Craft a Japanese Scroll
With roots in Chinese calligraphy dating back thousands of years, Japanese calligraphy is truly an ancient art. Unlike English, Japanese writing is a complex system made up of several components, including kanji (Chinese characters that stand for whole words), hiragana, and katakana. Japanese is written vertically from right to left.
Jump into Japanese culture with your child by making your own Japanese-style calligraphy scroll. She'll try her hand at painting kanji characters on paper just like Japanese calligraphers and Zen masters of old! A great way to spark her interest in world cultures and art forms, this craft is sure to be a hit.
What You Need:
- Cardboard toilet paper roll
- 1 9" x 12" sheet of white drawing paper, cut to a 4" x 12" rectangle
- Watered-down black tempera paint
- Small dish
- Red string
What You Do:
- Take a look at Japanese calligraphy online with your child. Print out some examples of characters for her to refer to while she creates her scroll. This is a great opportunity to talk about how written languages look different all around the world!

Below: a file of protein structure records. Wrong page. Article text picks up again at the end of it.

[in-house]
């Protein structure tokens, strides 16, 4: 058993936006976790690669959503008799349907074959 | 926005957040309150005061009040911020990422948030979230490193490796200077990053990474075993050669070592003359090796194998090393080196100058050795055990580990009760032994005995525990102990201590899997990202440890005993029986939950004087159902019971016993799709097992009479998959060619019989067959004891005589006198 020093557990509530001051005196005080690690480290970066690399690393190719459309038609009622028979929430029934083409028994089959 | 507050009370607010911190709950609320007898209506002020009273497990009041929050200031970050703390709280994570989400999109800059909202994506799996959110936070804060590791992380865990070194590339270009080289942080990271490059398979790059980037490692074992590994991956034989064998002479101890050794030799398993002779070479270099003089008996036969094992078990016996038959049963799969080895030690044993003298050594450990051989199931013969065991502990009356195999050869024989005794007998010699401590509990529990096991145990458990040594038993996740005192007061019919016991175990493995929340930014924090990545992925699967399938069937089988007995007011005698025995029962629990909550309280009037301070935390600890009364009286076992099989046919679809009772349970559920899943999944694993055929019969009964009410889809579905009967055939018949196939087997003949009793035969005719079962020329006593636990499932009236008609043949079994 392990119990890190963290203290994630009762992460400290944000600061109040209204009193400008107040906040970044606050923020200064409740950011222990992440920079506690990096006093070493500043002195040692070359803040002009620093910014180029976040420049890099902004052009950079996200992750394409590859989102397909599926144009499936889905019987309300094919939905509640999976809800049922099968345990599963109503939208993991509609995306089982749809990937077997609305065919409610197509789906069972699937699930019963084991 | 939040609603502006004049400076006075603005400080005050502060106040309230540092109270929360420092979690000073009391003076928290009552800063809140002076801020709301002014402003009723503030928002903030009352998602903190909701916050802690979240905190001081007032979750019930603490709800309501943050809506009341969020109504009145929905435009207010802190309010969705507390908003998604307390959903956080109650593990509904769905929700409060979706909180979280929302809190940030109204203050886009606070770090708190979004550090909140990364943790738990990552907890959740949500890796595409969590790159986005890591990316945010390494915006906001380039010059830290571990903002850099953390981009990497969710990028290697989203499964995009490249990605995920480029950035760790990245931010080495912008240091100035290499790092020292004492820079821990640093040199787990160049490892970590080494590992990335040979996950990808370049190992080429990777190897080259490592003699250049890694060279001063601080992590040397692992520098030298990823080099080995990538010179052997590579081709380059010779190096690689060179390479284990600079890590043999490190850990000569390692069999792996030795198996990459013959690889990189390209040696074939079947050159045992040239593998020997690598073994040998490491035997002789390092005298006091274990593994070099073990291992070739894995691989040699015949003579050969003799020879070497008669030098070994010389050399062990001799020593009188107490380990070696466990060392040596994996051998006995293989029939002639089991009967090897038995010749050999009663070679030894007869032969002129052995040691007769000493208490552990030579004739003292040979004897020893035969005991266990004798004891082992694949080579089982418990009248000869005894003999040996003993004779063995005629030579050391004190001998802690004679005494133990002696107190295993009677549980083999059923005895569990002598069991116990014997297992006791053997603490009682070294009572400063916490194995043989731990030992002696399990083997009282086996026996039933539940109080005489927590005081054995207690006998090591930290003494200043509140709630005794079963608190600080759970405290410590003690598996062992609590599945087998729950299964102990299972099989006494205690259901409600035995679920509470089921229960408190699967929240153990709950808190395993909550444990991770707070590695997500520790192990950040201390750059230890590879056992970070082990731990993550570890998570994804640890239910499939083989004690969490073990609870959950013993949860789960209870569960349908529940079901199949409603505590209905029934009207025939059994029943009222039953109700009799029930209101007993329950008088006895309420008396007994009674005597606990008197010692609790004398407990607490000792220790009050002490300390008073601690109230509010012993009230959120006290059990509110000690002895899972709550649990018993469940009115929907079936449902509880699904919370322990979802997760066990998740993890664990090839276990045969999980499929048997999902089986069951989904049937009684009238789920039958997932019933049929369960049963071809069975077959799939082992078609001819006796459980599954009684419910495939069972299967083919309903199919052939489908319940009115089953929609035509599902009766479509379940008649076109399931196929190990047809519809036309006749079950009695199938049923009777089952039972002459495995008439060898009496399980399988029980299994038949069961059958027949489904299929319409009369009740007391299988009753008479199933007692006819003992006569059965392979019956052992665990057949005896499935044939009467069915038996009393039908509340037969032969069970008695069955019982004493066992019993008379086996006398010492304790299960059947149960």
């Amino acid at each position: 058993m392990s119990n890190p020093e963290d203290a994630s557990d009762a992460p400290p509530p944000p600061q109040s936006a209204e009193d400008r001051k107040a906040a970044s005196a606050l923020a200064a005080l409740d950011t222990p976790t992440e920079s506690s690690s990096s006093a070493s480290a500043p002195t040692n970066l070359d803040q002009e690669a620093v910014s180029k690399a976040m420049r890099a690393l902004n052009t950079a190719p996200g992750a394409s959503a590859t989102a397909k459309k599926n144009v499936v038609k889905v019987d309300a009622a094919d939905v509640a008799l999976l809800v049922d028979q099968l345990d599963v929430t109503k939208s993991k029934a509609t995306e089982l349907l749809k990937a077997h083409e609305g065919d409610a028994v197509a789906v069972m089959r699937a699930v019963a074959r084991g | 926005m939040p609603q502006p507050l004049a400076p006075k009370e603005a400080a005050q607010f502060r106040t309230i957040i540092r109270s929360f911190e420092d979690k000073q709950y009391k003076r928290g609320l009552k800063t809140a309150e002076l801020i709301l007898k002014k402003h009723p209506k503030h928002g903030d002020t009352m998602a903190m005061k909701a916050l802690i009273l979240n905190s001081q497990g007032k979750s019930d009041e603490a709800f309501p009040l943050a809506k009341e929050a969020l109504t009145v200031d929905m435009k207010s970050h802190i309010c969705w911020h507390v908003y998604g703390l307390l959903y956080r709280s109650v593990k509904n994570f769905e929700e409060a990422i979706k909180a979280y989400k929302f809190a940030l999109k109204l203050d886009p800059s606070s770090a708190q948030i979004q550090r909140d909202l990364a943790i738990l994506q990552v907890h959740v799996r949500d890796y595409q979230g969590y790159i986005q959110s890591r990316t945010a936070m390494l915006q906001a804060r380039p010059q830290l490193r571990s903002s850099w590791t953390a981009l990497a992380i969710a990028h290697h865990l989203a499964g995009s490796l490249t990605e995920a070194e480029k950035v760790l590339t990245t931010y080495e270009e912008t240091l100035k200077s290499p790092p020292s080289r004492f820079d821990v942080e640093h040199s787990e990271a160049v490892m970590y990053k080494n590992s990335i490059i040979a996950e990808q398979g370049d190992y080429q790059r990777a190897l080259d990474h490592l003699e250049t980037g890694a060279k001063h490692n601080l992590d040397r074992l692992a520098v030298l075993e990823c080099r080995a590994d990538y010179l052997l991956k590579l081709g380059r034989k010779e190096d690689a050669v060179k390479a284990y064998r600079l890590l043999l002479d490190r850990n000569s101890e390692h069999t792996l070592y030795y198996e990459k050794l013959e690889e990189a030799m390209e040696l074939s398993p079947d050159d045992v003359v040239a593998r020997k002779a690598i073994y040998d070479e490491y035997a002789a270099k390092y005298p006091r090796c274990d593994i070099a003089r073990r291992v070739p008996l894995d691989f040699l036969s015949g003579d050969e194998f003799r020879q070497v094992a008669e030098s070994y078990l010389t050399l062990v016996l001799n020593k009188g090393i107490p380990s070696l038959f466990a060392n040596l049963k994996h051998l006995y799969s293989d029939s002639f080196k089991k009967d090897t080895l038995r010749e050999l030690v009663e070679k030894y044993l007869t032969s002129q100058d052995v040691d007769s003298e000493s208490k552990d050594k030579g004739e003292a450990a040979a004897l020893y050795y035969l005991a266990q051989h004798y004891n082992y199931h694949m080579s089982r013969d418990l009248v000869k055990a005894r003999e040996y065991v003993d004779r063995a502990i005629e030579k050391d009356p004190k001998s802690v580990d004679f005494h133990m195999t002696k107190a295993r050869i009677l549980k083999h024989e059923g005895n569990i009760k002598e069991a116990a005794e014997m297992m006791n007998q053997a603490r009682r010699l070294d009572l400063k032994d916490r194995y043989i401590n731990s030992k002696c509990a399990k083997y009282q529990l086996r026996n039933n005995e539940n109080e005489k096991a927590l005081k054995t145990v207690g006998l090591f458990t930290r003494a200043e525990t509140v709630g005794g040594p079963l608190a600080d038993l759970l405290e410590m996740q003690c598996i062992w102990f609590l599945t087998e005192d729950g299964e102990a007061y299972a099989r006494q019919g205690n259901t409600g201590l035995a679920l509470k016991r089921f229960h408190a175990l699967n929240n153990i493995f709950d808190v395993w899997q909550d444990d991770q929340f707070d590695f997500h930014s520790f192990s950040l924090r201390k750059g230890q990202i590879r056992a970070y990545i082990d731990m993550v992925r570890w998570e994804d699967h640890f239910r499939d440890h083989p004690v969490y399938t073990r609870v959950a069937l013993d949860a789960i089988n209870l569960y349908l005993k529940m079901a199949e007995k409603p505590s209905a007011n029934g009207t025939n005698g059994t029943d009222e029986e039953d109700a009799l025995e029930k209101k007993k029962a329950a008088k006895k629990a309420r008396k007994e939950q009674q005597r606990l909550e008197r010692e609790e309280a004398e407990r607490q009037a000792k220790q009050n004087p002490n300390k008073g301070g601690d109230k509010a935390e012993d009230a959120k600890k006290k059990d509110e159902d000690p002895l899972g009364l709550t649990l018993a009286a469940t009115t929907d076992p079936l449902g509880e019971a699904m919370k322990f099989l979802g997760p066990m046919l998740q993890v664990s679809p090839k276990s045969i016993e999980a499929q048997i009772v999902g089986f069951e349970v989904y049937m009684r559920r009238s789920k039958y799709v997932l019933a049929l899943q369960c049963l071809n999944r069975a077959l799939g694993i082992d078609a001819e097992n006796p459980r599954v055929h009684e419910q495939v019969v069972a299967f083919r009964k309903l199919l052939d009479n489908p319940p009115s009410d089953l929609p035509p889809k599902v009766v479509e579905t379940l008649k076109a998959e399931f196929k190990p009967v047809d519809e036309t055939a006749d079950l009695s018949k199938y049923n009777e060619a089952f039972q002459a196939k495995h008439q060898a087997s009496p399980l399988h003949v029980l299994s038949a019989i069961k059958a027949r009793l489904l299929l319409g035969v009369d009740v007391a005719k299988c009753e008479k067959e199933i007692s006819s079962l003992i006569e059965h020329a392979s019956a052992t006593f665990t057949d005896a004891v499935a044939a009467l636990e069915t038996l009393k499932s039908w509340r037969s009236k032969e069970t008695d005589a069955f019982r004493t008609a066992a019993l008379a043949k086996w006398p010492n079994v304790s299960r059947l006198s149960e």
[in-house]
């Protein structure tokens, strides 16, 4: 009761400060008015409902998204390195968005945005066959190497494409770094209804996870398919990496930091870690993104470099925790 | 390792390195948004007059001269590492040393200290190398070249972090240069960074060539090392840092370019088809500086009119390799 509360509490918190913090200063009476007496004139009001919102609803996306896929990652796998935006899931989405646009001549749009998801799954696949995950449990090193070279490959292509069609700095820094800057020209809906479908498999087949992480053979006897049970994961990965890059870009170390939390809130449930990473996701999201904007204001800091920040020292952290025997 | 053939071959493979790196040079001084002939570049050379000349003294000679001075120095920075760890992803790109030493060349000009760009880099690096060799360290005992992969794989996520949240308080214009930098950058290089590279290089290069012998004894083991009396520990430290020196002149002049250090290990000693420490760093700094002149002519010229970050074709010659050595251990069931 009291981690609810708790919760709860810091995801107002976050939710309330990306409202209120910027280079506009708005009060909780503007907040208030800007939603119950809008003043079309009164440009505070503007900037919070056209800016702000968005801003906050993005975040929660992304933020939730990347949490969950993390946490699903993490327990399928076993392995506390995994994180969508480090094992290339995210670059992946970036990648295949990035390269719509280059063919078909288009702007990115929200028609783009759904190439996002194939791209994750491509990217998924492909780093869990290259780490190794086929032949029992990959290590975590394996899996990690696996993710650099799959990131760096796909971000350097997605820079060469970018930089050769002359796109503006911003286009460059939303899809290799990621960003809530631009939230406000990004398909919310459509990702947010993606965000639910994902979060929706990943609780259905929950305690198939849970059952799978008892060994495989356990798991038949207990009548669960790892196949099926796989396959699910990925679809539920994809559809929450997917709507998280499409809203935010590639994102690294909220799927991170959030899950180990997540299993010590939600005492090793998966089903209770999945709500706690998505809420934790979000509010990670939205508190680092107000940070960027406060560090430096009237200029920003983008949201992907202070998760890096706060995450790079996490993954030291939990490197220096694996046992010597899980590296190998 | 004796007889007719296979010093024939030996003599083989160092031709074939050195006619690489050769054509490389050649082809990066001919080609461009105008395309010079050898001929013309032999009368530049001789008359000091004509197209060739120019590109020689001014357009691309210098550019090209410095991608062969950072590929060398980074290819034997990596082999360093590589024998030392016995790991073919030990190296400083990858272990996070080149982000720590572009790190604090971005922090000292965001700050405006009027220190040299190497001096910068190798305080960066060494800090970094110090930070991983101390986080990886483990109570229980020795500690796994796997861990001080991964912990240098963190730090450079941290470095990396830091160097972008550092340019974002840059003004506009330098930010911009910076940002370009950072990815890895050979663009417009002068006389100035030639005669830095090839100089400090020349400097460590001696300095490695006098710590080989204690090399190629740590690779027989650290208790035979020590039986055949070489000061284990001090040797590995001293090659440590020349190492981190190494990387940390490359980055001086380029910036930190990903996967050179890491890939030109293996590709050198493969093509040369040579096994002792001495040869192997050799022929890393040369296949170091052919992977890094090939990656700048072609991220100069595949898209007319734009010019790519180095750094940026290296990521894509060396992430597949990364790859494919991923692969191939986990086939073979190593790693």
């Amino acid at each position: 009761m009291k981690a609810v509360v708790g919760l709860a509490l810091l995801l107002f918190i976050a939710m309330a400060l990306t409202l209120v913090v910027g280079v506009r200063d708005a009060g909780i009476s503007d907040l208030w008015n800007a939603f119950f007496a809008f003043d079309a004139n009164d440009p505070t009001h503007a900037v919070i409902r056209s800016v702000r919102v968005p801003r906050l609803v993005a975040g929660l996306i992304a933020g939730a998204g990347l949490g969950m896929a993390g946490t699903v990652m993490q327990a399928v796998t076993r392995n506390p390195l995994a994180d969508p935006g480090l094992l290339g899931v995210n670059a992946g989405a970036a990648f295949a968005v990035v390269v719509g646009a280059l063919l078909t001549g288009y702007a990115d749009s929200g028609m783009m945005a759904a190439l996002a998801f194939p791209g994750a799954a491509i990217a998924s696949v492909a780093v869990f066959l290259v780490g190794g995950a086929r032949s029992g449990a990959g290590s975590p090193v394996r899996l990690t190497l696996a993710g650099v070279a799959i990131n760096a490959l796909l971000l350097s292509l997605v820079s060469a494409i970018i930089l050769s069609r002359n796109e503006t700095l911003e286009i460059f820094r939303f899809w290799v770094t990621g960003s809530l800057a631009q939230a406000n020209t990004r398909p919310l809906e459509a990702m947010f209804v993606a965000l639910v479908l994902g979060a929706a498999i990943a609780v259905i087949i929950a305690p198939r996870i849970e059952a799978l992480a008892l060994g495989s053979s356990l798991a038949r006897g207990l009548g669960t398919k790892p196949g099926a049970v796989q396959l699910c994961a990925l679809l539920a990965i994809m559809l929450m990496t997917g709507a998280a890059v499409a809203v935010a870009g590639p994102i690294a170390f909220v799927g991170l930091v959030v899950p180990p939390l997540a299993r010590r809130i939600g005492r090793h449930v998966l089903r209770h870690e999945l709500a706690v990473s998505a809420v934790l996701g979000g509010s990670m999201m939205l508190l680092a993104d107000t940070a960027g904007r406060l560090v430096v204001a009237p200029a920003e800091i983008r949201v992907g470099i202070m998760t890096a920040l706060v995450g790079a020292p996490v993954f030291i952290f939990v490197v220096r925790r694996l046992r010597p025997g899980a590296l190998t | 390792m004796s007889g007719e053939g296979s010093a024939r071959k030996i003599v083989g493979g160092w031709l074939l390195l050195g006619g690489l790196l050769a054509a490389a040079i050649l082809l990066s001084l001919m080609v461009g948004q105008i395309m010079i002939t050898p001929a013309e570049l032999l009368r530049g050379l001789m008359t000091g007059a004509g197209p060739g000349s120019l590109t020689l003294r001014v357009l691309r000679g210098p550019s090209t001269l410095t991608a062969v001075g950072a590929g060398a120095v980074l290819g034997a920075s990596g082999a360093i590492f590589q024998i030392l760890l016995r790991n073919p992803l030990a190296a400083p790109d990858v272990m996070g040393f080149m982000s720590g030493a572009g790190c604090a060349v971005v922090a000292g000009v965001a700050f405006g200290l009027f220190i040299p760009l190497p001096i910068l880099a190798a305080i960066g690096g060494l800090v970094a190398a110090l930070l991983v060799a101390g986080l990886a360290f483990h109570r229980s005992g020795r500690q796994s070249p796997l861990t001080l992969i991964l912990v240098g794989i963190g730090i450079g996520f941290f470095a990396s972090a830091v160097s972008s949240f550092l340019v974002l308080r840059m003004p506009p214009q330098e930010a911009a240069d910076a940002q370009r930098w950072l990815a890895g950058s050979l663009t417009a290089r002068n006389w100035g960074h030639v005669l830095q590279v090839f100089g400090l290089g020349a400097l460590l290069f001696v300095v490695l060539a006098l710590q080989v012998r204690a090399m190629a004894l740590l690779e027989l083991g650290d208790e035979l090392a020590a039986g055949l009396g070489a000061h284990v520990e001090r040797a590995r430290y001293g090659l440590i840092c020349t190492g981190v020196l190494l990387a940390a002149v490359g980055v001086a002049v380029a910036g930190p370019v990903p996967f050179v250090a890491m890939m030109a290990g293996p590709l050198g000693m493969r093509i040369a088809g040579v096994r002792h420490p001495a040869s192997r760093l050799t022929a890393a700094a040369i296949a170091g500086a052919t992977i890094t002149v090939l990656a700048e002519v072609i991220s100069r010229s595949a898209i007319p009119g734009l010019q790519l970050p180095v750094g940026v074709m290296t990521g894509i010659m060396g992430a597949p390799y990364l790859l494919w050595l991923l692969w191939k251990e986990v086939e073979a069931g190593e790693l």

- Before starting on the scroll, encourage her to practice writing some words in English and then writing them in Japanese characters.
- To make the paper part of the scroll, ask her to tape one end of the drawing paper to the toilet paper tube.
- Now it's time for calligraphy! Invite her to practice Japanese calligraphy on the scroll by dipping a paintbrush into the diluted black tempera paint and drawing characters on the paper starting at the top of the scroll and working to the bottom.
- Set the scroll aside to dry.
- Once the paint is dry, encourage her to write what the Japanese characters mean in English at the bottom of the scroll.
- To finish the scroll, have her thread the red string through the toilet paper tube and tie a knot. Hang it in a special place for all to see!
Did You Know?
Calligraphy is an elementary school subject for children in Japan, and is also offered in high school alongside music and painting as an art elective.